Marcellus Holmes, meanwhile, doesn’t appear to be putting in the work.

Holmes raised nothing between Jan. 12-25 and has under $2,900 on hand.

Holmes has met with Curry at least once and received donations from Curry backer Tom Petway. However, evidence of real traction thus far beyond that is scant.

Dead-end road

Per WJXT, a solution to railroad gridlock in San Marco is stalling out with businesses that would be affected.

Slow and low, that is the tempo … at least for train-stalled commuters in San Marco.

While delays bedevil commuters, closing two streets would create potential consequences.

“I was here for the last couple of hurricanes, and there were literally vehicles stalled on Cedar (Street),” one local said. “The only way for people to get out of the community was through Naldo (Avenue) and was through this exit here by the train track.”

However, law enforcement isn’t worried: a representative of the Jacksonville Fire and Rescue Department said the closure “would not negatively impact access routes for emergency vehicles.”

Supplementary reading: via the Florida Times-Union, some thoughts from Mark Woods on the San Marco Train.

UF Health stroke care honored

The UF Health Neuroscience Institute, in partnership with the Emergency Department and neuroradiology at UF Health Jacksonville, has received certification as a Comprehensive Stroke Center by DNV GL Healthcare, which is dedicated to helping health care facilities worldwide achieve excellence by improving quality and care.

The recognition is the latest for UF Health Jacksonville’s stroke program, a leader in both Northeast Florida and Southeast Georgia.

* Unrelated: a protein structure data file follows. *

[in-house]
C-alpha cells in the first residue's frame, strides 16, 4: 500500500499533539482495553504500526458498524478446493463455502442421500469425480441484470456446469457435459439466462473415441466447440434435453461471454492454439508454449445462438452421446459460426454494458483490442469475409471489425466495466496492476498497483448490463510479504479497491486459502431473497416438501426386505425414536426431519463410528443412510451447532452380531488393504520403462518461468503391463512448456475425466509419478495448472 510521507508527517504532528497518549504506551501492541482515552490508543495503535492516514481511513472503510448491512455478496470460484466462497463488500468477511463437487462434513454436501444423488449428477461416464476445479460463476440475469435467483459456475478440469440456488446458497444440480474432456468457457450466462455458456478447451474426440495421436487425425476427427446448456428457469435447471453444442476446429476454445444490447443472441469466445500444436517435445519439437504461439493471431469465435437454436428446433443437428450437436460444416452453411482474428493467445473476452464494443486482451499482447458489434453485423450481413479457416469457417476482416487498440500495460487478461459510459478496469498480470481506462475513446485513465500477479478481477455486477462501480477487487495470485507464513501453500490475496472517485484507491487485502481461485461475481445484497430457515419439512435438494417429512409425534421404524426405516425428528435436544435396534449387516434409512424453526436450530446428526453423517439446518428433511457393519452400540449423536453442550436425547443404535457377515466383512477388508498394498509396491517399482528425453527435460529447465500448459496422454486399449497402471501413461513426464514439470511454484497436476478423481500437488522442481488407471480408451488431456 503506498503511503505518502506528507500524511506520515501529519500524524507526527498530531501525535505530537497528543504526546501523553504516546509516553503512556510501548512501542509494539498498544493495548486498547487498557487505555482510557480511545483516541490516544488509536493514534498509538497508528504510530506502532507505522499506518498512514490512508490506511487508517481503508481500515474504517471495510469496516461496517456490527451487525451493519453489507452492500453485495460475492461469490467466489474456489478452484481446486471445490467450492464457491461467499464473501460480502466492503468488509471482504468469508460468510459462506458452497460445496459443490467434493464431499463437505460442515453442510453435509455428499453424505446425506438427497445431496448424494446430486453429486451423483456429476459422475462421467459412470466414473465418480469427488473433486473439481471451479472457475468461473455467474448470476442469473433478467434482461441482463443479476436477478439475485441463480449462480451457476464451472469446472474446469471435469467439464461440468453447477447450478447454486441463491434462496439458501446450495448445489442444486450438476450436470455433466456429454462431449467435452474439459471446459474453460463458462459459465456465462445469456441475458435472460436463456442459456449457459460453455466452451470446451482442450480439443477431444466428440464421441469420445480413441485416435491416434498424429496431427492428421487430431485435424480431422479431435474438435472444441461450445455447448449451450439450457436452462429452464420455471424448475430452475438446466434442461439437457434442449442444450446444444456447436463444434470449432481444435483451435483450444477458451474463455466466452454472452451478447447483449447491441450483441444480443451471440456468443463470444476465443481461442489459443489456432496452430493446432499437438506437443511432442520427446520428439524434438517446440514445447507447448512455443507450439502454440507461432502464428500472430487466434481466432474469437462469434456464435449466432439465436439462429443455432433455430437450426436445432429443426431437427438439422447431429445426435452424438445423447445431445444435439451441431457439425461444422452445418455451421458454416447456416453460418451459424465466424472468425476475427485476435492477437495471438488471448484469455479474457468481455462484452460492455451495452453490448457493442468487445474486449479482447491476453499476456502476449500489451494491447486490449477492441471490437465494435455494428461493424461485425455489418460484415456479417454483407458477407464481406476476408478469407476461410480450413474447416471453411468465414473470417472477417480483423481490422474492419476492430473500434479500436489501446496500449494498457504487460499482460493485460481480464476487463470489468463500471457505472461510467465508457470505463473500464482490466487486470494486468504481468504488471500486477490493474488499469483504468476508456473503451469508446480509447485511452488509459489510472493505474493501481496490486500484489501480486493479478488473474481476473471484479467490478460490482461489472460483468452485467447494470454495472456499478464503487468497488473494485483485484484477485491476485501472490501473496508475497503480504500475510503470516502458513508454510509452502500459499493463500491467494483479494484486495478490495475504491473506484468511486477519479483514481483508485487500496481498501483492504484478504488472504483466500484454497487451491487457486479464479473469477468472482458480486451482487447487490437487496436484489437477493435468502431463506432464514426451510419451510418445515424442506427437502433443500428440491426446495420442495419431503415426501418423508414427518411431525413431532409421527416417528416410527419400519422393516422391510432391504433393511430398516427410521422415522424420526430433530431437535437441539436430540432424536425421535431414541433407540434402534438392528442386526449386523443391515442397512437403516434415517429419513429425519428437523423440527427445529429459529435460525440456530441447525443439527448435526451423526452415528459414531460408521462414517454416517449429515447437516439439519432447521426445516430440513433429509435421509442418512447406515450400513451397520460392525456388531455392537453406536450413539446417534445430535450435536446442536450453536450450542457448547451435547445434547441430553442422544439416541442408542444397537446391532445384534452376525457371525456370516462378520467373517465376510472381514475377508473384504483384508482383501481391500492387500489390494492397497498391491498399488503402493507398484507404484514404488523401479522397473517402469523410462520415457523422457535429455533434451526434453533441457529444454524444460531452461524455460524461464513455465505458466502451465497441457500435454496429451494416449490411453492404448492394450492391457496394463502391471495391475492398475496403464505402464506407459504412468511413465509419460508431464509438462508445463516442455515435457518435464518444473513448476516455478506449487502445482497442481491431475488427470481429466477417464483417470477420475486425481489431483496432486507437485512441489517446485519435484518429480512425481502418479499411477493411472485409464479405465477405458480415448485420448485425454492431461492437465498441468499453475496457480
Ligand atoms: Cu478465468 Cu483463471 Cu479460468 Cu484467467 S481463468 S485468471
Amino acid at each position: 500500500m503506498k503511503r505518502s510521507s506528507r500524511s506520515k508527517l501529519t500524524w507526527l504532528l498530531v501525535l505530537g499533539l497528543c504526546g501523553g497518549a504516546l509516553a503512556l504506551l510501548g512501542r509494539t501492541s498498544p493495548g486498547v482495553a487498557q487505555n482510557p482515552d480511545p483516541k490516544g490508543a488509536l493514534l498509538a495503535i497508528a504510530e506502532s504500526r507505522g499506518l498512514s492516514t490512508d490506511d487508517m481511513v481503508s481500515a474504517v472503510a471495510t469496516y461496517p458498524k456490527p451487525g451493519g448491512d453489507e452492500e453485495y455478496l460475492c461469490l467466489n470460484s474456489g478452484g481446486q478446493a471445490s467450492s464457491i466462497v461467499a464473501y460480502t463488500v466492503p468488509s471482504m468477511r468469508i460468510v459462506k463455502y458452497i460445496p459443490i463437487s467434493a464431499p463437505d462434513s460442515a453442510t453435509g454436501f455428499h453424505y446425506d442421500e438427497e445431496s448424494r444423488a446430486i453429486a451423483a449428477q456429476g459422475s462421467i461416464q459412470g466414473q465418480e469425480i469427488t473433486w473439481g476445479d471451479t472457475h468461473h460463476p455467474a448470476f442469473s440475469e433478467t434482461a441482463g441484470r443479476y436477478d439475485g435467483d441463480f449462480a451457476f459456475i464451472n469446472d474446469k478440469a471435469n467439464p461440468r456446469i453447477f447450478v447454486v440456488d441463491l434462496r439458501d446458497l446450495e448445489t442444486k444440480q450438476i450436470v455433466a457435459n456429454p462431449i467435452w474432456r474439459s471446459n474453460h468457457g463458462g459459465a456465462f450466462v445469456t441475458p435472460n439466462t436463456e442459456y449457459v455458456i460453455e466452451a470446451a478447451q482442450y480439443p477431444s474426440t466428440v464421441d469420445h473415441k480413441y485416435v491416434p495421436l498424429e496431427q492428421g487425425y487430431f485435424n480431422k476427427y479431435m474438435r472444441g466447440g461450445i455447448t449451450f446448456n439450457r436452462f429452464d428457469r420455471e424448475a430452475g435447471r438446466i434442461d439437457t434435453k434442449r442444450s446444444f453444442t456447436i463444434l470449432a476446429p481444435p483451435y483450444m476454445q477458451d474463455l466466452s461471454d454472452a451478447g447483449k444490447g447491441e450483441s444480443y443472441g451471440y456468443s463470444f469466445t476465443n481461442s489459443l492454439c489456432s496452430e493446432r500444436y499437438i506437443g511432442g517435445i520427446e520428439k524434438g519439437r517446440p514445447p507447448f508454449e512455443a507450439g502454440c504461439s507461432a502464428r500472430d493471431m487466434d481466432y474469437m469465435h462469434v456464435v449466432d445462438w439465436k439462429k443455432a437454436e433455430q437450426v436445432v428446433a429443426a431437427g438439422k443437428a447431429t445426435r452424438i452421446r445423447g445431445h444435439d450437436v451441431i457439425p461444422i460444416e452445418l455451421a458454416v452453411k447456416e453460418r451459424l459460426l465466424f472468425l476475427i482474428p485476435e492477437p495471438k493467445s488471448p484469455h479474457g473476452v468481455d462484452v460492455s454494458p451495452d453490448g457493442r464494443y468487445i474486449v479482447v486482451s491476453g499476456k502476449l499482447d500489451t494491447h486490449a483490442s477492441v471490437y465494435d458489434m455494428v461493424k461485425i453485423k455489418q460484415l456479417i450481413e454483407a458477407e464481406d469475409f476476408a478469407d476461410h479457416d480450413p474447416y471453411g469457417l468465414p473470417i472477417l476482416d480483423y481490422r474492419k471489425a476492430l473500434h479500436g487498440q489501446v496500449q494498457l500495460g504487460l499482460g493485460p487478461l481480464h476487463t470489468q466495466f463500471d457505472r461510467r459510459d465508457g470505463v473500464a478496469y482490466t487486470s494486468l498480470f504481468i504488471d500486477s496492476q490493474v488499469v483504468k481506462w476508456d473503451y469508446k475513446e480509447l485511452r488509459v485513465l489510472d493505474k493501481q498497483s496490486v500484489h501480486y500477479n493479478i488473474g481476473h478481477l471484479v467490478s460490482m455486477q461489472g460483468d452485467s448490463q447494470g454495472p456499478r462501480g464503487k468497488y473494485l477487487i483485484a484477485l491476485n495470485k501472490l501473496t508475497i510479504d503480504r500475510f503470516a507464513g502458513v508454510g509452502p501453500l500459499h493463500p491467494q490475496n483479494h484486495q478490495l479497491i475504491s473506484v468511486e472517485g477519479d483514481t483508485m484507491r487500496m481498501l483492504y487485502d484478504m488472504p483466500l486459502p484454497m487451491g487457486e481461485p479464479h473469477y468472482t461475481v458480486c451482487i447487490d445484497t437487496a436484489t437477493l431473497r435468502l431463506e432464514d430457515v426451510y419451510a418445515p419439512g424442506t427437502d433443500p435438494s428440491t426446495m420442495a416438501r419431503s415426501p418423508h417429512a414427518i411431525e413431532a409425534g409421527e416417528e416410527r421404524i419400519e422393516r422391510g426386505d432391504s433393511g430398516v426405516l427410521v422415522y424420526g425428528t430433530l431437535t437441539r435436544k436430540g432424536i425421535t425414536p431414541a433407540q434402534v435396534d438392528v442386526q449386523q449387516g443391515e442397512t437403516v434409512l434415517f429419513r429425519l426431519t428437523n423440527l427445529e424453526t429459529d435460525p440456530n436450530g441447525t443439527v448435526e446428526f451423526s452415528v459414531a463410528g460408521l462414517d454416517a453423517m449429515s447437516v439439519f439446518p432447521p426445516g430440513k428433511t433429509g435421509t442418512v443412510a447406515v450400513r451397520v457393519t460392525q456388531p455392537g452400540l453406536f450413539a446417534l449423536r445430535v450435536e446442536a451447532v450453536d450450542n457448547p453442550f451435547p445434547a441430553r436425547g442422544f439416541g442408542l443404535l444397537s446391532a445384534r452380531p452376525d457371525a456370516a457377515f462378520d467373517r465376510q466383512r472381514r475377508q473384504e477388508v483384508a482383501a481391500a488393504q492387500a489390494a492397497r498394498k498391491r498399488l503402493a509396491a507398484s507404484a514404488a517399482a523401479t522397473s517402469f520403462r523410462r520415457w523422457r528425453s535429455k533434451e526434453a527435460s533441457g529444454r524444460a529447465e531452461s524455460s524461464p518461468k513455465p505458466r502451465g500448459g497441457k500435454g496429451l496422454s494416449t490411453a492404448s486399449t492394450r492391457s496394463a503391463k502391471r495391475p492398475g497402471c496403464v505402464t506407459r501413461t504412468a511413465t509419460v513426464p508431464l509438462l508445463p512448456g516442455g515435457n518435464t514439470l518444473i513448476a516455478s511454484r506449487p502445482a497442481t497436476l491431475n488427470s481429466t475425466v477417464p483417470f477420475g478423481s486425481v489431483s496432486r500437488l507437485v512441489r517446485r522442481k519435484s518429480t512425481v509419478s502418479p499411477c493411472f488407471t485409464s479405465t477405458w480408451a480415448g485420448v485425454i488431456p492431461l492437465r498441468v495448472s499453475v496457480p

UF Health gets major props for stroke care. Image via UF Health Jacksonville.

Other achievements include a recent 5-star rating by HealthGrades, a national organization that honors top hospitals in multiple areas, as well as the continuing expansion of the hospital’s stroke telemedicine program. The program connects emergency response crews with UF Health physicians to treat stroke patients more effectively during transport to the emergency.

Standards used by the DNV GL Comprehensive Stroke Center Certification our set by the Brain Attack Coalition and the American Stroke Association. It recognizes when a medical Center addresses the full spectrum of stroke care — diagnosis, treatment, rehabilitation and education — and establishes clear goals to evaluate outcomes.

“A lot of time and effort by so many people in multiple departments went into this notable achievement,” said Leon L. Haley Jr., MD, MHSA, CEO of UF Health Jacksonville and dean of the University of Florida College of Medicine – Jacksonville. “Congratulations to everyone involved.”

Could former Super Bowl MVP become a Jaguar?

A big-name quarterback may soon be available, and it just so happens the Jacksonville Jaguars could use one. Nick Foles, who was the 2018 Super Bowl MVP and led the Eagles into the second round of the playoffs this year, is seemingly poised to become an unrestricted free agent.